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Linux PC DSP & Crossover

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  • brombo
    replied
    Re: Linux PC DSP & Crossover

    I wish to do the same thing (ubuntu 14.04) for a 5.1 system with the main speakers biamped. If I can demonstrate (do all the programming) that I can realize the low pass (subwoofer), high pass (center and rear spekers) and band pass plus equalization (main speakers) using linux software I would order the parts express cbt36k speakers for my new main speakers. I have a Xonar D2 sound card (7.1 channels) to drive the power amps.

    My main question for you is that my media server is kodi which does not allow you to redirect the audio output. You have to select a sound card for audio output from within kodi. Does your setup allow for a vitual sound card so I can capture the kodi output for processing and then send it to the physical sound card? Note that any delay introduced by the processing is not a problem with kodi since kodi allows your to either advance or delay the video signal with respect to the audio. kodi also has recently undergone a complete rewrite of the audio engine to improve sound quality. Using kodi and kodi plugins with MythTV backend and MakeMKV I can now use kodi to -

    Watch and record live TV (Ceton Infinitv 6 cable card tuner)
    Play audio and video files
    Watch amazon prime and 1channel
    Play commercial CD, DVD, and Blu Ray disks

    The only thing I cannot do with kodi is play my legacy analogue sources (turntable with preamp and open reel tape deck). Any comment and suggestions from you would be greatly appreciated

    Leave a comment:


  • evilskillit
    replied
    Re: Linux PC DSP & Crossover

    Pretty neat. I'll have to look into this at some point. It'd be neat if there were a solution for Windows that was as robust and low cost. Maybe some day.

    Leave a comment:


  • JRT
    replied
    Re: Linux PC DSP & Crossover

    Originally posted by chad1376 View Post
    Now I'm motivated to build another Linux/DSP box...
    This might be of interest...
    ASRock Z87E-ITX, mini ITX with Realtek ALC1150, $112 open box item at NewEgg

    http://www.newegg.com/Product/Produc...2E16813157374R

    http://www.anandtech.com/show/7484/a...z87eitx-review

    http://www.realtek.com.tw/products/p...n=4&ProdID=328

    Leave a comment:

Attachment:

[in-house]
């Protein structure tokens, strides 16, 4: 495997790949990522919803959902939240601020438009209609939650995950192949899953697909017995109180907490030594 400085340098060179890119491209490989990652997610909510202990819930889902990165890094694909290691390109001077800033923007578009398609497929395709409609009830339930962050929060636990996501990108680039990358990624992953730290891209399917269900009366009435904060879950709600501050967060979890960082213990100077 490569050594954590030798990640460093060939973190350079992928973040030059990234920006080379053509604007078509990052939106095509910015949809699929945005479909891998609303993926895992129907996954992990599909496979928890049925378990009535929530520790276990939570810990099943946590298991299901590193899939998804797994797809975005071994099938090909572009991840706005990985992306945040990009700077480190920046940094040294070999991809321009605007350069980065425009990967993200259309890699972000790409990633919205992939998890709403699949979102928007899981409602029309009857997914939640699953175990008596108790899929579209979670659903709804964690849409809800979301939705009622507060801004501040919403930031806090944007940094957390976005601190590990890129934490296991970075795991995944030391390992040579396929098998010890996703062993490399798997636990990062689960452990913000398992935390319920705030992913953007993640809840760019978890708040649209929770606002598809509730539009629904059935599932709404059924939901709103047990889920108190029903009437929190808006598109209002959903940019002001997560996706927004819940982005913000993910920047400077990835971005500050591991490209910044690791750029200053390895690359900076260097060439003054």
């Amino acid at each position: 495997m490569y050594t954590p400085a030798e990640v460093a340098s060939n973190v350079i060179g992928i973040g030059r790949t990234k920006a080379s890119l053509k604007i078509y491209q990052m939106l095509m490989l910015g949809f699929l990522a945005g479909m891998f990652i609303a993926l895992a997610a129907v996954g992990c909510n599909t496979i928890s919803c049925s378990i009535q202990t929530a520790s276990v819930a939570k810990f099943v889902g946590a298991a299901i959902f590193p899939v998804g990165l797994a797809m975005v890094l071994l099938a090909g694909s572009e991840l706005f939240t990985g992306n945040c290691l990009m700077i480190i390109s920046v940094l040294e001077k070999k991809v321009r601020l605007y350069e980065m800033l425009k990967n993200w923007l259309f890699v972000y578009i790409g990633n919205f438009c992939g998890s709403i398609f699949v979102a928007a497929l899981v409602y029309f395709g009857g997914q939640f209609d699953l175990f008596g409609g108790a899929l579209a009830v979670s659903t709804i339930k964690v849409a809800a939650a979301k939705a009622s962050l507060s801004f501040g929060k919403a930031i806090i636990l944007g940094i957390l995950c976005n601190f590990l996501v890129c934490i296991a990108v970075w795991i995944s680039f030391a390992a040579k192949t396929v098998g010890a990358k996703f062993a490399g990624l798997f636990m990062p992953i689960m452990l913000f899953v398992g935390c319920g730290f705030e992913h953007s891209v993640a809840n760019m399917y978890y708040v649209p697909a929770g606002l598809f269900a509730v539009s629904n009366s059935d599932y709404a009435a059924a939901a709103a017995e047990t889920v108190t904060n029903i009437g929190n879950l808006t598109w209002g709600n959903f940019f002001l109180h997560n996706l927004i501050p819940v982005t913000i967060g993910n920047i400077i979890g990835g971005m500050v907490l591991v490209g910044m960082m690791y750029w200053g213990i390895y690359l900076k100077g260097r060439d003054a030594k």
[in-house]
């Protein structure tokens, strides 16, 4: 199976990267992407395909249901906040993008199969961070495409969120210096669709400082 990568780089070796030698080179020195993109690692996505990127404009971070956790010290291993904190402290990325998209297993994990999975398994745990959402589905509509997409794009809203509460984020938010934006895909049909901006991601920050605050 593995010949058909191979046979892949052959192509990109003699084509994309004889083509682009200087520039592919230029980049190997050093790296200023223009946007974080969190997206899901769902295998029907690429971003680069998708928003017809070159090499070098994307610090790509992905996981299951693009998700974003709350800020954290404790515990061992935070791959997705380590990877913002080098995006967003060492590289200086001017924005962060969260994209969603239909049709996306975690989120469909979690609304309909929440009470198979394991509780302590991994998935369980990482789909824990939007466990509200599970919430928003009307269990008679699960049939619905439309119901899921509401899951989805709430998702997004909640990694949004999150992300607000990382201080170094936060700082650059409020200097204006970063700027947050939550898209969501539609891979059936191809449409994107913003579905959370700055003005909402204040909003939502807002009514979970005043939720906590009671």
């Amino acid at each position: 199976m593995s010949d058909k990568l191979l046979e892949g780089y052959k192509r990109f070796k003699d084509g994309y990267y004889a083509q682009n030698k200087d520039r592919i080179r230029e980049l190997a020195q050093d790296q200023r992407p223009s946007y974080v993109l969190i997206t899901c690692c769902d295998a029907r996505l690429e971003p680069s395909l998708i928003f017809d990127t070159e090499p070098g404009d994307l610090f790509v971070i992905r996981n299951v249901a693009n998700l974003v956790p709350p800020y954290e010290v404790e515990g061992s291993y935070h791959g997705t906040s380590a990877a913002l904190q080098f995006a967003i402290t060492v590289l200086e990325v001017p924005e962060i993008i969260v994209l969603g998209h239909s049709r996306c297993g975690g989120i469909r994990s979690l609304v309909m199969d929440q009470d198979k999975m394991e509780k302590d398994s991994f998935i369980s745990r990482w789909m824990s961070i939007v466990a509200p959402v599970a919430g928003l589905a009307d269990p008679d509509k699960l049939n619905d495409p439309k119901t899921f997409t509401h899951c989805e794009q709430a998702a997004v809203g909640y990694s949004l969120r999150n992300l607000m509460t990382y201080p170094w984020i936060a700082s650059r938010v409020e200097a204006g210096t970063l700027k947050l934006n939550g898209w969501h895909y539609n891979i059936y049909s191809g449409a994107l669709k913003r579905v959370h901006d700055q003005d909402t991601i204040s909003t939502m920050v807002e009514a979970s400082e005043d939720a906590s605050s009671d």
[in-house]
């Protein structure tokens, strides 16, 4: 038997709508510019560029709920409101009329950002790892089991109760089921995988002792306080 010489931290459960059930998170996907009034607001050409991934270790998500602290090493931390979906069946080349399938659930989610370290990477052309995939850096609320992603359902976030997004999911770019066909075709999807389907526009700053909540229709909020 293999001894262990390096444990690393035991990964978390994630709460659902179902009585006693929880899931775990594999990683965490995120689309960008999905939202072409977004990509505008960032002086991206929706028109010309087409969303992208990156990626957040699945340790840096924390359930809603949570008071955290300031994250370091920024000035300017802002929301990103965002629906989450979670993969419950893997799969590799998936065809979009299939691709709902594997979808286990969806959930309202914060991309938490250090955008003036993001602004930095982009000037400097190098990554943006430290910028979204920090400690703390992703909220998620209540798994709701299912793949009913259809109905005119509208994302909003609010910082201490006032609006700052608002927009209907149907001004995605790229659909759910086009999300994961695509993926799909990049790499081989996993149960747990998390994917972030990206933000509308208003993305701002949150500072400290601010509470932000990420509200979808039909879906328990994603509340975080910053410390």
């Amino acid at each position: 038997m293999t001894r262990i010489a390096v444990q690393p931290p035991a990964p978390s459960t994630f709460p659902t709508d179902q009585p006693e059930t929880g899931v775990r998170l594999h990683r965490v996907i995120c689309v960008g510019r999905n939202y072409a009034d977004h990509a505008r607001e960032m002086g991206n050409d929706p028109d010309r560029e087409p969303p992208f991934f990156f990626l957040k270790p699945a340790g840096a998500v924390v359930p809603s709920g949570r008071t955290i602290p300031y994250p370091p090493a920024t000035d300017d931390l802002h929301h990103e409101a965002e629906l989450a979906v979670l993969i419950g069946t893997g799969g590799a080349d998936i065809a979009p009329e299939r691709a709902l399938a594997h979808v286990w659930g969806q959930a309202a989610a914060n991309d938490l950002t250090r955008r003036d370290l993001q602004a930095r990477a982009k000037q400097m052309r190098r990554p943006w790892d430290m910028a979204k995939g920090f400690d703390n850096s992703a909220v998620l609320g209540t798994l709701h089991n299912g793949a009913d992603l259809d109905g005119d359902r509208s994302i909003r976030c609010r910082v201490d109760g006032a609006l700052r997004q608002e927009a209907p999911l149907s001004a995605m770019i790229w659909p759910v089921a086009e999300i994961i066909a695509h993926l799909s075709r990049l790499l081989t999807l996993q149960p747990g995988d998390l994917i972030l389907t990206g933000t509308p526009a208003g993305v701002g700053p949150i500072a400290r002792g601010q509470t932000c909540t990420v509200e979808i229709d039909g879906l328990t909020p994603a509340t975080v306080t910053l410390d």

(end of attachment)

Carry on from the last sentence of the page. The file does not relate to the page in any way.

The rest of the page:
• chad1376
    replied
    Re: Linux PC DSP & Crossover

    Originally posted by SHYNOLA View Post
    I think a single install of UbuntuStudio 14.10 includes everything except Clementine. Nice discovery of a free crossover.
    Cool, I didn't know this existed. It probably would have saved me some time researching and setting everything up. I guess the upside is that I learned a little doing it the hard way.

    I'll have to look into Gladish - It looks like it might be a little more friendly than Jackctl.

    Now I'm motivated to build another Linux/DSP box. I don't really need another one, but I'm sure I'll generate a "need". I don't really like the Umbuntu Unity interface, but that could be changed easy enough.

    Thanks for the tip.

    Leave a comment:


  • Silver1omo
    replied
    Re: Linux PC DSP & Crossover

    This looks very interesting. Now I need a multichannel card...

    Leave a comment:


  • SHYNOLA
    replied
    Re: Linux PC DSP & Crossover

    I think a single install of UbuntuStudio 14.10 includes everything except Clementine. Nice discovery of a free crossover.

    Leave a comment:


  • chad1376
    replied
    Re: Linux PC DSP & Crossover

    Originally posted by donradick View Post
    Thanks for the update.
    So you route the separate bands of LR4 crossover out to one of the 5.1 audio jacks?
    .
    It's outputting 4 stereo channels from the card, green is the sub, black is the woofers, orange the mids, and grey the tweeters.

    I'll probably play around with applying a limiter, or some compression, just on the sub channel. This is the front end to "party speakers", and I tend to over drive the sub after a few drinks. :o

    I might also try outputting to separate usb sound to get rid of some noise issues (see my other thread), but that's for another day..

    Leave a comment:


  • JasonP
    replied
    Re: Linux PC DSP & Crossover